American Sign Language
One form of communication is American Sign Language (ASL). It is a manual language which means that information isn't spoken aloud with sounds. Instead, information is communicated by using handshapes, movements of the hands, arms and body, and facial expressions. It is used mainly by people who are deaf and heard-of-hearing in the United States and Canada.
ASL can be used to send secret messages because most people do not usually know sign language. It works if you are in the same place or room as the person you want to pass information to. When a spy uses American Sign Language, they communicate with their hands using the official signals for ASL words and letters. You can learn many of these signals by visiting the HandSpeak Website.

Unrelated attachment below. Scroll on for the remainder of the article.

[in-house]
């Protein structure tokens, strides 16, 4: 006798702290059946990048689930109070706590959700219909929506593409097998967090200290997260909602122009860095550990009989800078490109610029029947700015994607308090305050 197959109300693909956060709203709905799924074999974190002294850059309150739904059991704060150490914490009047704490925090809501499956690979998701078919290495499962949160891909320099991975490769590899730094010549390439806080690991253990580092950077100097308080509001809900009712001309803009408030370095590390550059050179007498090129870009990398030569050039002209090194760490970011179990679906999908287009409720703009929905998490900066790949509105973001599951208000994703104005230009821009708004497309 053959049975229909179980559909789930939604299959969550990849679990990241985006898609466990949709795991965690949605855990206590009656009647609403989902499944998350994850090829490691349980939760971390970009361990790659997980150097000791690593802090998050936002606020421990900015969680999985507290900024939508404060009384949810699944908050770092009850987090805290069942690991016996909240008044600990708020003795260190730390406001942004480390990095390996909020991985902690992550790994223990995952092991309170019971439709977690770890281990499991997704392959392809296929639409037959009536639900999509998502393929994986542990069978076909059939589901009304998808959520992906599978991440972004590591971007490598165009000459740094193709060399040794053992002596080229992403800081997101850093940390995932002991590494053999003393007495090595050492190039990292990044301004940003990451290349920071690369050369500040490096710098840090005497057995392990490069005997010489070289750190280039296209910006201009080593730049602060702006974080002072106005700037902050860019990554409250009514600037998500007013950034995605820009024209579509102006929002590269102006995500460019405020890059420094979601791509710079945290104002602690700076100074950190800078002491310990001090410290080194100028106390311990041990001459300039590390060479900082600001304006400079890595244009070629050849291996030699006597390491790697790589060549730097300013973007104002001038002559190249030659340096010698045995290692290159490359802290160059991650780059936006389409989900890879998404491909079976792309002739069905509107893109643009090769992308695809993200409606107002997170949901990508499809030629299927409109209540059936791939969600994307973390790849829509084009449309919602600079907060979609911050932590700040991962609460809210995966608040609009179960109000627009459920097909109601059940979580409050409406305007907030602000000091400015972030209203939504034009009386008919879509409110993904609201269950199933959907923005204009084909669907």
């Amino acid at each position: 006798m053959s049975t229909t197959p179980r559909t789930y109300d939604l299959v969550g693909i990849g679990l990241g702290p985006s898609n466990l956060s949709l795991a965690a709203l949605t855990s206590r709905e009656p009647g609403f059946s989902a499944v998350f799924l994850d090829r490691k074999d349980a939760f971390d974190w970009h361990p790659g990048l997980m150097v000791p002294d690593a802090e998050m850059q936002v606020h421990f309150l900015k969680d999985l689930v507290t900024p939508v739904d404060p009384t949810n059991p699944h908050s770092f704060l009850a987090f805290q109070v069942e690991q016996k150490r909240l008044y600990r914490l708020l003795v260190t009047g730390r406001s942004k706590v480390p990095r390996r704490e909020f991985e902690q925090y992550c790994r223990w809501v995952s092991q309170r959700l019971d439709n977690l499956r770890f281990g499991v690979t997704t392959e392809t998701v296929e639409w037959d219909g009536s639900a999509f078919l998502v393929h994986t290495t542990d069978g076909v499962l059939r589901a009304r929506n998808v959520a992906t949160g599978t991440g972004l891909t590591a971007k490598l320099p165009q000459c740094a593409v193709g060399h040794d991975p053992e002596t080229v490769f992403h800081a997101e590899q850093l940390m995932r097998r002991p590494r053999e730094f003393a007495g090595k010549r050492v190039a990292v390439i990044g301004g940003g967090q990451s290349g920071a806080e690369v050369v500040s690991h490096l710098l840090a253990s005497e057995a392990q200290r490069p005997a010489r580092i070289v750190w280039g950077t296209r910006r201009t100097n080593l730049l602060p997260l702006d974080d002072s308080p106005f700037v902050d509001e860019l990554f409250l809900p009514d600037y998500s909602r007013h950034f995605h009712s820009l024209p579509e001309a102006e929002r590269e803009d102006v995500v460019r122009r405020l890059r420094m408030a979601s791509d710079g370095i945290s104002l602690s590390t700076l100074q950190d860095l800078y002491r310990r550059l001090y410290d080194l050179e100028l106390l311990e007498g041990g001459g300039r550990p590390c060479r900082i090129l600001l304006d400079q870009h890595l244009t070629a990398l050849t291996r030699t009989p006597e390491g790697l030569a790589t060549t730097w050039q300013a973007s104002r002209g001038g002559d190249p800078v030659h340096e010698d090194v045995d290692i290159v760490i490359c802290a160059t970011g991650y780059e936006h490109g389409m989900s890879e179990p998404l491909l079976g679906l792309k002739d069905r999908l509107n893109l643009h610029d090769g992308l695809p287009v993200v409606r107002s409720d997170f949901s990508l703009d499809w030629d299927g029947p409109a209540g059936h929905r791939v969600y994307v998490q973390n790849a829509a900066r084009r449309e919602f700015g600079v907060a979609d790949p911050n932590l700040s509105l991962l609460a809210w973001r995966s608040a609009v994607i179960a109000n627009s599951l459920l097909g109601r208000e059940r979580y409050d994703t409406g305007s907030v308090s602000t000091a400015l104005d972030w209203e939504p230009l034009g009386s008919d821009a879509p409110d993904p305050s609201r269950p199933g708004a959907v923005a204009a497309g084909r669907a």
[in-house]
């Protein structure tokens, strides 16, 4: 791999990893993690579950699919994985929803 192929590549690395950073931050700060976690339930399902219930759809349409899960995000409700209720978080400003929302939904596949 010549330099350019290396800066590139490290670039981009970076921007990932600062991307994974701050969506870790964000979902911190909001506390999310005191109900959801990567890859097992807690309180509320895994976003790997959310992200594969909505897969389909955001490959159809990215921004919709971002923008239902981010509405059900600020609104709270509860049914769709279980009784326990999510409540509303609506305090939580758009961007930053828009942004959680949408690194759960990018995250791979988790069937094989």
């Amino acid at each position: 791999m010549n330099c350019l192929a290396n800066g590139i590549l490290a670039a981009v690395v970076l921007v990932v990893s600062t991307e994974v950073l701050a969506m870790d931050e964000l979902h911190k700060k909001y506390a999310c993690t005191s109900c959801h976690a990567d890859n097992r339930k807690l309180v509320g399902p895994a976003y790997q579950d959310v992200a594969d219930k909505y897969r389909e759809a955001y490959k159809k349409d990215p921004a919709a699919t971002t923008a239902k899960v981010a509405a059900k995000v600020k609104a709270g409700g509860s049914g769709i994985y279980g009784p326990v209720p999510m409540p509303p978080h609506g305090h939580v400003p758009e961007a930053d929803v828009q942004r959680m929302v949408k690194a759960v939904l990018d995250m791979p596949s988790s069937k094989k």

Even if people know ASL, it can be different from the version of sign language they may use in their own country. For example, British Sign Language (BSL) is different from ASL. Different sign languages are used in different countries or regions.
So, if you are an American and you and your friends learn BSL, chances are that very few people in the USA will know what you're saying. And if you're British, using ASL will help to keep your messages top secret.
Greene, Laura, and Eva Barash Dicker. Sign Language. New York, New York: Franklin Watts, 1981.
Kent, Deborah. American Sign Language. New York, New York: Franklin Watts, 2003.
Copyrighted image of people signing from "Microsoft Office Online" <http://office.microsoft.com/clipart/default.aspx?lc=en-us&cag=1> (October-March, 2004-2005). Clip art available only to licensed users for non-commercial purposes.
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